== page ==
The parish progressive tea was on the same weekend as the aboriginal pastor had guests in town from down south. We offered to host a main course and were assigned the pastor and his wife, the two aboriginal men from Adelaide- one of whom was a single dad and had his three sons with him, two elderly Scottish women I'd never met, and ourselves. It felt like someone decided to put all us misfits in the one "too hard basket."
The conversation limped along. Everyone did their best to relate, but we all knew we were not the ideal dinner party. The evening really got underway when my wife asked one of the women where she'd come from in Scotland. The answer was Dundee, and she told us of her early life. Then the conversation stopped again. The aboriginal pastor mused into the silence, 'Dundee, hey? The Mackenzies came from Dundee.'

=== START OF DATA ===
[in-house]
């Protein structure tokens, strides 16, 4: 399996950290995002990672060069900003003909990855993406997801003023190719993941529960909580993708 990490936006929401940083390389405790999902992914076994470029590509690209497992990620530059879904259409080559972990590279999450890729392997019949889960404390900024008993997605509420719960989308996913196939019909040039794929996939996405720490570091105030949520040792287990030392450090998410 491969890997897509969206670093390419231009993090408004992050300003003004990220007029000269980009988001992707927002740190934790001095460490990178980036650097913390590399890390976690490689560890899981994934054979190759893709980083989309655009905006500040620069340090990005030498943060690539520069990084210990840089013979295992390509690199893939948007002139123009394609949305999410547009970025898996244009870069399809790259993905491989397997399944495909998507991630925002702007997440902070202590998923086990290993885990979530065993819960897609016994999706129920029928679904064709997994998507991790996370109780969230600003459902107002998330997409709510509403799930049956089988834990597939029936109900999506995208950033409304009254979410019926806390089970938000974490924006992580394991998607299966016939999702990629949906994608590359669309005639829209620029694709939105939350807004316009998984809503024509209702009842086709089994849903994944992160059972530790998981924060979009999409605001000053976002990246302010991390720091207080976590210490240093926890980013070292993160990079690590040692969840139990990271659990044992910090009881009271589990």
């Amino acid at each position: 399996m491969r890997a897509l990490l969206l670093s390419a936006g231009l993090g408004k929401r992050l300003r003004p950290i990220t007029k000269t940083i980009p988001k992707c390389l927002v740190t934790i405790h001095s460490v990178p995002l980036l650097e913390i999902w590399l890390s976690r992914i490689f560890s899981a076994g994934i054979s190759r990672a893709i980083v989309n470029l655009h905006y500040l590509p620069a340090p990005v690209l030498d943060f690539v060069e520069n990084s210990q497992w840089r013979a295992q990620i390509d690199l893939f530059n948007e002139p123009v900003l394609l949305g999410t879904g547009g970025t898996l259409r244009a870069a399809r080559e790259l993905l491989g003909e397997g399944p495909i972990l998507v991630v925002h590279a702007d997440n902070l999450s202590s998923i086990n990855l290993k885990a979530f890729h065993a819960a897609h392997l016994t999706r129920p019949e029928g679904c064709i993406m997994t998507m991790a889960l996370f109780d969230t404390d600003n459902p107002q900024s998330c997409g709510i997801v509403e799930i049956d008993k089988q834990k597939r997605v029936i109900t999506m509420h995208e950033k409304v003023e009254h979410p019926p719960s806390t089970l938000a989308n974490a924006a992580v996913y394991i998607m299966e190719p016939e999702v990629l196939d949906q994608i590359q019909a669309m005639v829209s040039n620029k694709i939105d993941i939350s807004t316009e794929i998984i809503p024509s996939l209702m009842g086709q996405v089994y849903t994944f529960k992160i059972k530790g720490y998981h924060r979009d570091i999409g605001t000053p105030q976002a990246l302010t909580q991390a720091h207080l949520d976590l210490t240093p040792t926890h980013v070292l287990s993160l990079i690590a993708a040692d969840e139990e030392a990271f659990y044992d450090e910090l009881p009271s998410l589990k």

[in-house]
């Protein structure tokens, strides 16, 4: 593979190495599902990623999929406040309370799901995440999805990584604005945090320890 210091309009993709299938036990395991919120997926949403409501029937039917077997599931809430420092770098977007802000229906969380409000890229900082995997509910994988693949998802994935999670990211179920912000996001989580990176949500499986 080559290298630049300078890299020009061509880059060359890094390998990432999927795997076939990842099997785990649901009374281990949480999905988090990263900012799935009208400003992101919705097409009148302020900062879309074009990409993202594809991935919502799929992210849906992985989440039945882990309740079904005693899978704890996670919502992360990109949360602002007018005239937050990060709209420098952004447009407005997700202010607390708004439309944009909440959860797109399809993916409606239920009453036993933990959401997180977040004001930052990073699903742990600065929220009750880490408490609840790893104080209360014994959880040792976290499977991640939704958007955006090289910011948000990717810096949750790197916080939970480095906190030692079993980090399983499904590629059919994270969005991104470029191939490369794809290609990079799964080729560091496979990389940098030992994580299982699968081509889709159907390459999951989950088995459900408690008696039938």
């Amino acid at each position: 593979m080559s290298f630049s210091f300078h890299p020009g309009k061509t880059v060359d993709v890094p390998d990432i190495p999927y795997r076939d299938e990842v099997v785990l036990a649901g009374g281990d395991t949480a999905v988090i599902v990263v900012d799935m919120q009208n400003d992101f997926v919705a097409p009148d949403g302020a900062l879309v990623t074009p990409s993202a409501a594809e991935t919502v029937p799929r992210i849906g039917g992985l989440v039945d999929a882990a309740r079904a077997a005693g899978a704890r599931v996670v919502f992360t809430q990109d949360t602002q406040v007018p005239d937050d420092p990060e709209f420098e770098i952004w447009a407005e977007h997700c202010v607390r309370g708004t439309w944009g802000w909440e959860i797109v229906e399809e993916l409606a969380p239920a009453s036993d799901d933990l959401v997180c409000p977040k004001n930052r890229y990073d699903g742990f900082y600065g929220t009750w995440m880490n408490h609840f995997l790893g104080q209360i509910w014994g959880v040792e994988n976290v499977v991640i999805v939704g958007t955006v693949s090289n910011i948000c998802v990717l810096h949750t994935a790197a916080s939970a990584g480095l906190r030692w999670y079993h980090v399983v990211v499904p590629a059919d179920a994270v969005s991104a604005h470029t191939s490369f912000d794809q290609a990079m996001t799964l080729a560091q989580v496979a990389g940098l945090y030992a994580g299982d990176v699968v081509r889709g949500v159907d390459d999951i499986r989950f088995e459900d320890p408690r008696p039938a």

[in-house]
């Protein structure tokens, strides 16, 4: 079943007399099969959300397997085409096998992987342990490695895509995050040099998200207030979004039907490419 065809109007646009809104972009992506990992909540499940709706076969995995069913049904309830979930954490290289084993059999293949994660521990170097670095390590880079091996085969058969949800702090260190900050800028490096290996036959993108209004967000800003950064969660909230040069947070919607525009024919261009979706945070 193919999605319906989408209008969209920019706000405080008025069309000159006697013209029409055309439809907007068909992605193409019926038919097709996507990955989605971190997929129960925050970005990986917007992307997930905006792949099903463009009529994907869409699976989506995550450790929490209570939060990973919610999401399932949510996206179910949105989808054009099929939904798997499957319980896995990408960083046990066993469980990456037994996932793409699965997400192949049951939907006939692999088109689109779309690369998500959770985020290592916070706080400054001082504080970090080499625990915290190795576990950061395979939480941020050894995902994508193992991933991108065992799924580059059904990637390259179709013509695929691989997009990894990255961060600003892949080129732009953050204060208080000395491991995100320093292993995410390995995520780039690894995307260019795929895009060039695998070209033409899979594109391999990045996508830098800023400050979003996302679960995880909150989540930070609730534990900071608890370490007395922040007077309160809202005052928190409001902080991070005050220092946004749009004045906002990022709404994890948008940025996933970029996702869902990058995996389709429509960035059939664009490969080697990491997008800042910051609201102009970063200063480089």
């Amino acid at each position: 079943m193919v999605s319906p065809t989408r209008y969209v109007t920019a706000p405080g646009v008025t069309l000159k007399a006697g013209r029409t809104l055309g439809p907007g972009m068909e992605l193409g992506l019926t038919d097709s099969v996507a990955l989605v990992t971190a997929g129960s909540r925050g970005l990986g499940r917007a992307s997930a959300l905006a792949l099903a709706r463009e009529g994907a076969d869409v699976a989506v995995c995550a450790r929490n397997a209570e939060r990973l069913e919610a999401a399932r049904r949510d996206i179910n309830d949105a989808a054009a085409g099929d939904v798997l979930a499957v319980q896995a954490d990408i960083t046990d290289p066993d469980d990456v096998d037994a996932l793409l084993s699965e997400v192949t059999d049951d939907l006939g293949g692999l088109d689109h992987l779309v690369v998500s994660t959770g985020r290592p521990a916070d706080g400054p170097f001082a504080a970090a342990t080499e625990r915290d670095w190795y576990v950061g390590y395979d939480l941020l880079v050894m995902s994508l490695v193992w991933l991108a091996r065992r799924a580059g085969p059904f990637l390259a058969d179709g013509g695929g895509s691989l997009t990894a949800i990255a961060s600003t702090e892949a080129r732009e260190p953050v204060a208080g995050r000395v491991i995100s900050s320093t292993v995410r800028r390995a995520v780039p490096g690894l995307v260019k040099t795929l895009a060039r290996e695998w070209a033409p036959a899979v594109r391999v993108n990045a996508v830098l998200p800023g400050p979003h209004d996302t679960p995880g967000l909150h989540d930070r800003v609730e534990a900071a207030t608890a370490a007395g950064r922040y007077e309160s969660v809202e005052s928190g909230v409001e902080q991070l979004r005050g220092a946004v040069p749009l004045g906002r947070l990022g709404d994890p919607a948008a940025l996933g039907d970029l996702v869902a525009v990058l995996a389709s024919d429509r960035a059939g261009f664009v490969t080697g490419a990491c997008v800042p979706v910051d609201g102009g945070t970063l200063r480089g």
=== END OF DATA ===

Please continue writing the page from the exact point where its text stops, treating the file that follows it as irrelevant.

There was a noticeable thinking break as the Europeans in the room came to terms with the notion of the aborigines from Dundee. Pastor Mark, with just the tiniest hint of enjoyment said, 'Yes, my Grandfather came out from Dundee.'
Later he was telling me of his visit to one of the massacre sites of his people by early white settlers. He spoke of the feeling of violation about the place- almost with souls crying out. The old lady from Dundee spoke across the room. "If it's massacres and atrocities you're talking about, you might remember what the English did to we Scots!" And there was a melding of understanding and the making of a strange alliance.
We went somewhere else for sweets, but I always remember the main course.
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